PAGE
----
||Stumpwork was first known as raised embroidery in England in the
16th century. They it faded in popularity for a long time and when
it was revived in the 19th century it became known as stumpwork.
It refers to many different techniques used to create a raised or
dimensional effect to the embroidery. Sometimes parts are padded
under the stitching. Other times parts are created separately and
attached. Most of my work is created separately and attached.
Here are the basic steps for that form of stumpwork.
I like to work on a stiffened fabric when I do design parts that will
be cut out and attached, so I usually fuse two layers of lightweight
fabric together with Wonder Under. This makes the edges stable,
and when cut they do not ravel. I also like to use a fabric that
closely matches the thread color I will be stitching with. Then
when finished and cut, the tiny raw edges will blend and hide better.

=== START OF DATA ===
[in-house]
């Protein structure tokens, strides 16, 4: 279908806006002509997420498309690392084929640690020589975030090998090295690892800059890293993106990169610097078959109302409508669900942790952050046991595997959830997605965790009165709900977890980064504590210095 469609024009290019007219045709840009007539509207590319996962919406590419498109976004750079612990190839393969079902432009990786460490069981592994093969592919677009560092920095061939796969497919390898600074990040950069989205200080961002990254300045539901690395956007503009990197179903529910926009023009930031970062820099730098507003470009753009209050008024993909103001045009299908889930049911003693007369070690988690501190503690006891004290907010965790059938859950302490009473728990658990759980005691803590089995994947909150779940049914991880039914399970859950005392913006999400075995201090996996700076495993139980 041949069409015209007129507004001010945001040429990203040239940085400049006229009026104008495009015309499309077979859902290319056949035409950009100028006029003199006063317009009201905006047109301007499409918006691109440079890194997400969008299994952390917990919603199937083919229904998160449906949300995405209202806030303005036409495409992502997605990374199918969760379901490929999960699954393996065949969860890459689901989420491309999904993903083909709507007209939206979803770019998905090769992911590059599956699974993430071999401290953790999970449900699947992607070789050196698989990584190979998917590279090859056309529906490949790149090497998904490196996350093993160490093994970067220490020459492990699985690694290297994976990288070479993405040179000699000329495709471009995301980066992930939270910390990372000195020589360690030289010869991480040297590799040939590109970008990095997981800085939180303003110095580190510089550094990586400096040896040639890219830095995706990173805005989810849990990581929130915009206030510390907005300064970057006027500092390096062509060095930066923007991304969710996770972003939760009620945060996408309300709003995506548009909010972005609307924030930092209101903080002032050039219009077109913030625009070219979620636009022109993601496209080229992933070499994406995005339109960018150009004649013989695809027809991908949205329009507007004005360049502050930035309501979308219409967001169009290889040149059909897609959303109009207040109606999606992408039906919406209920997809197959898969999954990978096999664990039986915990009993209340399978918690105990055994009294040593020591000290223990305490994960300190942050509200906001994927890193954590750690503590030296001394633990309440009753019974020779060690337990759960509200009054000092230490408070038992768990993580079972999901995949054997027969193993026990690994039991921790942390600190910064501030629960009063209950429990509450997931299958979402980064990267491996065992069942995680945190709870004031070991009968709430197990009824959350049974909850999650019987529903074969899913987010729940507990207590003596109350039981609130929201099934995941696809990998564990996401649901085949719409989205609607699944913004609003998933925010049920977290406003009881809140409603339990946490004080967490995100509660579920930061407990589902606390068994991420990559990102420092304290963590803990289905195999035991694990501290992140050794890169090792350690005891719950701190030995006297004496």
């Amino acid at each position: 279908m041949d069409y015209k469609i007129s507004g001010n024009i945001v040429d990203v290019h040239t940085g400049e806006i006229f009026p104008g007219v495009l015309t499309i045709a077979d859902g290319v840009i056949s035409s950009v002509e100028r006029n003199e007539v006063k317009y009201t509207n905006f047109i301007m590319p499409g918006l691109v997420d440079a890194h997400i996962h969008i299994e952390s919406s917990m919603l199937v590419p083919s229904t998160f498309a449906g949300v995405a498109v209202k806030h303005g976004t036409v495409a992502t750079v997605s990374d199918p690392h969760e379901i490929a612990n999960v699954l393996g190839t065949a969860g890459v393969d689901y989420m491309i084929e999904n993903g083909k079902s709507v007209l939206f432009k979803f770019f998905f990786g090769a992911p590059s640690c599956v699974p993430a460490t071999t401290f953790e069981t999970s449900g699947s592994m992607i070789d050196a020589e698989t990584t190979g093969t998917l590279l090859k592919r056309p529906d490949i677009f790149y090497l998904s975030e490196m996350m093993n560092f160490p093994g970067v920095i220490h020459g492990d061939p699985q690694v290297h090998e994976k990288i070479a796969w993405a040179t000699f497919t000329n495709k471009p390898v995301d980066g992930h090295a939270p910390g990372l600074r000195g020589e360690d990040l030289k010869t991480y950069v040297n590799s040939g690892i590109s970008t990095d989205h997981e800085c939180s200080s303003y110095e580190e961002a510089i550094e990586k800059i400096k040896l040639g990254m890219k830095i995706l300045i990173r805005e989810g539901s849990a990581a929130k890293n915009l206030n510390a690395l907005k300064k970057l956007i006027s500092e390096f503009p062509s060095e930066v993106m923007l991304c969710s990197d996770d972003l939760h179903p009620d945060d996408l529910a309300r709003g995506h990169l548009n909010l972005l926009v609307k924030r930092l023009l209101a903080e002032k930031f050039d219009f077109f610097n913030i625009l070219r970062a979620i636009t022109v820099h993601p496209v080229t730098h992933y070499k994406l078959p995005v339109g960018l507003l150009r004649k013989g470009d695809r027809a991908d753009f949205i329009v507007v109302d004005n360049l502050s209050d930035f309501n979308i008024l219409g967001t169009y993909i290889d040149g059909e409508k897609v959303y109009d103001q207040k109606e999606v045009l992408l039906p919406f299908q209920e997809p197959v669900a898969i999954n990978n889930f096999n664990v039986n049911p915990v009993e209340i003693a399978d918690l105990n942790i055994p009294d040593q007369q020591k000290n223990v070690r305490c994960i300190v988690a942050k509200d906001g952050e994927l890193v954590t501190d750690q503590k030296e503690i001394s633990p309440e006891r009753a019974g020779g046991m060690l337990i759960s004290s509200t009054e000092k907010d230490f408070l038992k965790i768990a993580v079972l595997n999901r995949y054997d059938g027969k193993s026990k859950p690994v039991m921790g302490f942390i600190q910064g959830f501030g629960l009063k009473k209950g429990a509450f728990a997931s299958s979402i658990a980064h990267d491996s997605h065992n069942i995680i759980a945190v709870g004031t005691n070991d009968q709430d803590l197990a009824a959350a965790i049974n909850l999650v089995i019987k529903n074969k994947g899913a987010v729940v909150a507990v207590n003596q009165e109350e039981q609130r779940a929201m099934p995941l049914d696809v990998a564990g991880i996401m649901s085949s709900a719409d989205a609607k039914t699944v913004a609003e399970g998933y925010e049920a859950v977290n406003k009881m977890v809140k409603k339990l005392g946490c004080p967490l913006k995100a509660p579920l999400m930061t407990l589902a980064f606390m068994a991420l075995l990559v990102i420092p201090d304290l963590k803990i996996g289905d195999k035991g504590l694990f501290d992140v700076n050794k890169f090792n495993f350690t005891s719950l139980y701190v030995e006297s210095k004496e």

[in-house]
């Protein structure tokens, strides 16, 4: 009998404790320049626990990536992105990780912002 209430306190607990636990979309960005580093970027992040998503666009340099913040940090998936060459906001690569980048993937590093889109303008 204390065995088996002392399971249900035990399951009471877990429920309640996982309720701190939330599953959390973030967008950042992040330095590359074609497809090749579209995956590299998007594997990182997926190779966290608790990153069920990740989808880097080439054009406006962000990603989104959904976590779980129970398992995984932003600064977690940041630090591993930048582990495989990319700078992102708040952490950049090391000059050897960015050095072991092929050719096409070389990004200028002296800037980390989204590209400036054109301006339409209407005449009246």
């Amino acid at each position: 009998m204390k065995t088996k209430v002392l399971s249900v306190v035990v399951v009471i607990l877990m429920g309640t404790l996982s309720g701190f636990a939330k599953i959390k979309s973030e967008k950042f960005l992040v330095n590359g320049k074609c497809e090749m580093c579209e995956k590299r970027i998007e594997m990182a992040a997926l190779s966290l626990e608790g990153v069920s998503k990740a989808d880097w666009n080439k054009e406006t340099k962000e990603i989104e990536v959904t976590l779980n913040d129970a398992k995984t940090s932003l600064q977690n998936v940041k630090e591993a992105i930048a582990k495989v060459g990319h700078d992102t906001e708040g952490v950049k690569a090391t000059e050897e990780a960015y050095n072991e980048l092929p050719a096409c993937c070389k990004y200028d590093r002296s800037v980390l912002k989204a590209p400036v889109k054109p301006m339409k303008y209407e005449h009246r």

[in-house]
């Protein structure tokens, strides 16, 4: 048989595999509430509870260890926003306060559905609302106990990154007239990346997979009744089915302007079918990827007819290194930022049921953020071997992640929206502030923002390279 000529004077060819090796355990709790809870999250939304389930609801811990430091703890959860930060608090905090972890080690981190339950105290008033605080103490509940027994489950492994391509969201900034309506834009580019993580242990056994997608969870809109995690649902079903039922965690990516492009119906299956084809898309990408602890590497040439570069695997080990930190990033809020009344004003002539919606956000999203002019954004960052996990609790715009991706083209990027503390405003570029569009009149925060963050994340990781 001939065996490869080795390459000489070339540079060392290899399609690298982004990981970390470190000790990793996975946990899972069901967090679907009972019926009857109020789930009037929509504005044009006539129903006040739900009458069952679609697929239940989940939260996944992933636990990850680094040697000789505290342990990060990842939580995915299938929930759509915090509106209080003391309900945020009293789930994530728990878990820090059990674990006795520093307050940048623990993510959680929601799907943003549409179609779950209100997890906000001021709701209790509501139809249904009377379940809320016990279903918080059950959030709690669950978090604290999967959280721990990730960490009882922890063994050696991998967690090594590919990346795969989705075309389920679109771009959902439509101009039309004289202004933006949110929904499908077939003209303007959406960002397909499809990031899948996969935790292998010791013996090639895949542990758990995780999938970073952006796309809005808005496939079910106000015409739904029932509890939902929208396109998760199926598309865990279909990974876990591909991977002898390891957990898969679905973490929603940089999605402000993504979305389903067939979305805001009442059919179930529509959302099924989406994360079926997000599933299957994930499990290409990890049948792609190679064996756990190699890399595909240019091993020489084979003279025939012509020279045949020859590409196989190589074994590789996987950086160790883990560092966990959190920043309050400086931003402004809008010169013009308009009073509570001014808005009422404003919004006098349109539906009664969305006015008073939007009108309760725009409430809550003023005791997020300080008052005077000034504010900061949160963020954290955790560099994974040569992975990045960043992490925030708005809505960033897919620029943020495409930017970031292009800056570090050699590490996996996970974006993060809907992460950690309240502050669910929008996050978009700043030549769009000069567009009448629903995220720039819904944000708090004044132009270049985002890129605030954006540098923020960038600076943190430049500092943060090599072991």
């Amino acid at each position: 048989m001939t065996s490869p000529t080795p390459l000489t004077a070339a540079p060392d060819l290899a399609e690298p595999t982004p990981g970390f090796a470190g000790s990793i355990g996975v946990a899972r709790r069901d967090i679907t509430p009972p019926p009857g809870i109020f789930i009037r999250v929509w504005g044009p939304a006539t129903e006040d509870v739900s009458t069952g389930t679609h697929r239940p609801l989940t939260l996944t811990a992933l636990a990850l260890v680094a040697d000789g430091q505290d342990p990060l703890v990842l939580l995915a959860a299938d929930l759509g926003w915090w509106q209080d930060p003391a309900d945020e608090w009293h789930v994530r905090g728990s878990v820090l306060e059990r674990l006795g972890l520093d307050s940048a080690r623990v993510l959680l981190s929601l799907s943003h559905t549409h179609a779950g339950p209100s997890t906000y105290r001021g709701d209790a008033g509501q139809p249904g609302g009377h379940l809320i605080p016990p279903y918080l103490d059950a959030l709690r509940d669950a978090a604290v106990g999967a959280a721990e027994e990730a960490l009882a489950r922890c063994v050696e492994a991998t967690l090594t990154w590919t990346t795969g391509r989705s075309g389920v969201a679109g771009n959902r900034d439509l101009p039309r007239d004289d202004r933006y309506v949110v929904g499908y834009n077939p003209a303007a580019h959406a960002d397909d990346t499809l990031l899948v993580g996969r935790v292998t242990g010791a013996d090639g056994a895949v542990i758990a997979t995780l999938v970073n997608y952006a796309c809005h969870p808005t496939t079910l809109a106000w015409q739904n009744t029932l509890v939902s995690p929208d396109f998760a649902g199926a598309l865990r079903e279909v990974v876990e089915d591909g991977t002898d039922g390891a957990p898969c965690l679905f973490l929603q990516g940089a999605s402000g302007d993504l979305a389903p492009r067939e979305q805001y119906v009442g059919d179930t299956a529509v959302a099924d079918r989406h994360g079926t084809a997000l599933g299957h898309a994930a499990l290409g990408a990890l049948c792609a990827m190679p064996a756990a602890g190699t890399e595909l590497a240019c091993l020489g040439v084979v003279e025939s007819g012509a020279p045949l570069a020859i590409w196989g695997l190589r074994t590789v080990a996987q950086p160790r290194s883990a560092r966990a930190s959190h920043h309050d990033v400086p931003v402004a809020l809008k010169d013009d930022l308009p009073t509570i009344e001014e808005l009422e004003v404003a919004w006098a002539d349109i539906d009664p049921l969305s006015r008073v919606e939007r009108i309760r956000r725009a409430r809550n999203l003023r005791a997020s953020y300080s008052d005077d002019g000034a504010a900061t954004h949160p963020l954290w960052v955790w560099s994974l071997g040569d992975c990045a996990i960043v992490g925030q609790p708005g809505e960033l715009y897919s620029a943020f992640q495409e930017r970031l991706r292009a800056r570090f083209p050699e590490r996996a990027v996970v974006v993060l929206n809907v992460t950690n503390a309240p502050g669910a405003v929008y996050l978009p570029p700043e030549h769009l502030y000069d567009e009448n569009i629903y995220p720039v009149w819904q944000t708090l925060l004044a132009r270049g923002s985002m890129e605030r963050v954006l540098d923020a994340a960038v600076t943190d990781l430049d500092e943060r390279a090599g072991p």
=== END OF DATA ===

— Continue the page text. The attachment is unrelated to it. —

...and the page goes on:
Often I will use lightweight China silk and paint it to match the thread
color, but batiste also works well, and percale is acceptable.
This stiffened fabric does not need to be worked in a hoop unless you
would like to.
||Trace your petal outlines on the fabric. I often combine 2 or
3 petals together on a pattern. The different pattern pieces need
to be at least ¼" apart to leave you room for cutting. Then couch
fine wire to the outline using small stitches that are about 1/8" apart.
Use sewing thread that matches the fabric for couching.
The outer edge wire needs to be covered with button hole stitches
that are closely spaced to completely hide with wire. They may be
short ones just over the wire, or they may be long ones coming from the
center vein line as shown. If the fabric is pretty, you may choose
to leave the center part exposed, and if you want to shade the colors as
you see in the stargazer lily, work the buttonhole stitches like long
short satin stitches and fill in the center with long short stitches in
the different colors.
|The final step is to cut the petal or part from the background
fabric. Use sharp embroidery scissors and cut as close to the row
of buttonhole stitches as possible without clipping any threads.
You now have a petal or group of petals or leaves ready to attach to the
background fabric. Grouped petals are sewn on at the center where
they meet. Single petals or leaves are attached by poking the wire
extensions through the fabric and sewing them in place on the back.
Add stamens and shape all the petals to finish the flower.
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